5. Lifted Eyes
While closing our eyes is a good way of limiting distractions and maintaining focus in prayer, a common biblical expression was lifting the eyes toward heaven, like when Jesus "raised His eyes" before praying at the tomb of Lazarus (John 11:41), or when "looking up to heaven" as He blessed the five loaves and two fish before multiplying them for the crowd of five thousand (Luke 9:16).
Beyond physical postures, what we do with our voices in prayer is also important. Sometimes the best thing we can do in prayer is be still and know that He is God, without saying a word (Ps. 46:10). When awed and amazed, one is often in silence. When Hannah prayed in anguish for God to give her a child, "she was speaking in her heart, only her lips were moving, but her voice was not heard" (1 Sam. 1:13). No one could hear her silent prayer, but God heard and answered.
7. Lifted Voices
Along with lifted hands and lifted eyes, the Bible also exhorts us to lift our voices to the Lord in prayer. "Give ear to my voice when I call to You," David prayed (Ps. 141:1). "My voice rises to God, and He will hear me" (Ps. 77:1).
8. Crying Out
"Evening and morning and at noon I will pray, and cry aloud" (Ps. 55:17). This crying out is a frequent descriptor of prayers spoken in the Bible. Jesus, we’re told, during His life on the earth, "offered prayers and appeals with loud cries and tears to the One who was able to save Him from death, and He was heard because of His reverence" (Heb. 5:7). Various translations of the original words for crying out carry the idea of shrieking in pain, or making a sound like an animal in danger, or wailing with deep emotion of spirit. It’s intense and loud. Heavy and heartfelt. Nearly half of the times when John’s Revelation talks about words being spoken in heaven, they’re explicitly identified as a "loud voice"—20 times in its 22 chapters.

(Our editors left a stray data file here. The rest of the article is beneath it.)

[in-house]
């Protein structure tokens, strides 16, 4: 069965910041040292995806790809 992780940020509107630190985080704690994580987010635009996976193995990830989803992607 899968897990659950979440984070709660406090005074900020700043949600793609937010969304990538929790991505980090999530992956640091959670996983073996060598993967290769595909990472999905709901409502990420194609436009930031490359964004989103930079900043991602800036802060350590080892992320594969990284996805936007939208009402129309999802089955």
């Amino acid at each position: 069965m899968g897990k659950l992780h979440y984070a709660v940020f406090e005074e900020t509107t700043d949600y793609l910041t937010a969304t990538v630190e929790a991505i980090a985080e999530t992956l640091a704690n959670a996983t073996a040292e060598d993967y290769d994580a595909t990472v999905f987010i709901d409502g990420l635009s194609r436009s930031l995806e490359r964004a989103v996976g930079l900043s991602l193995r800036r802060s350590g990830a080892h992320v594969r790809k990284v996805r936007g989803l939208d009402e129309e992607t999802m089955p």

Again, posture isn’t everything. It’s not mandatory or specifically prescribed. However, have you ever given note to the prayers you've prayed while laying in bed, fighting not to go to sleep and those you've offered while deliberately kneeling, or raising our hands, or speaking aloud? What was the outcome?
Intensifying our prayer lives is simple and takes little to no effort actively using our body's. When we involve our bodies, such displays remind us that we are truly dependent on Him, that He is Lord over our lives and we worship Him because of it. We trust Him and truly worship Him.
If you're not using one of the prayer postures above, try incorporating one or more the next time you pray. It may feel strange early on, but stay at it and watch God meet you in that place.
Excerpted in part from The Battle Plan for Prayer trade book. © 2015 B&H Publishing Group.
For more information about La Tanya D. Walker, visit www.LATANYADWALKER.org. Also join La Tanya and Women Who War Global Prayer Network every Tuesday, at 7AM central standard time for Spiritual Awakening Prayer LIVE on Facebook.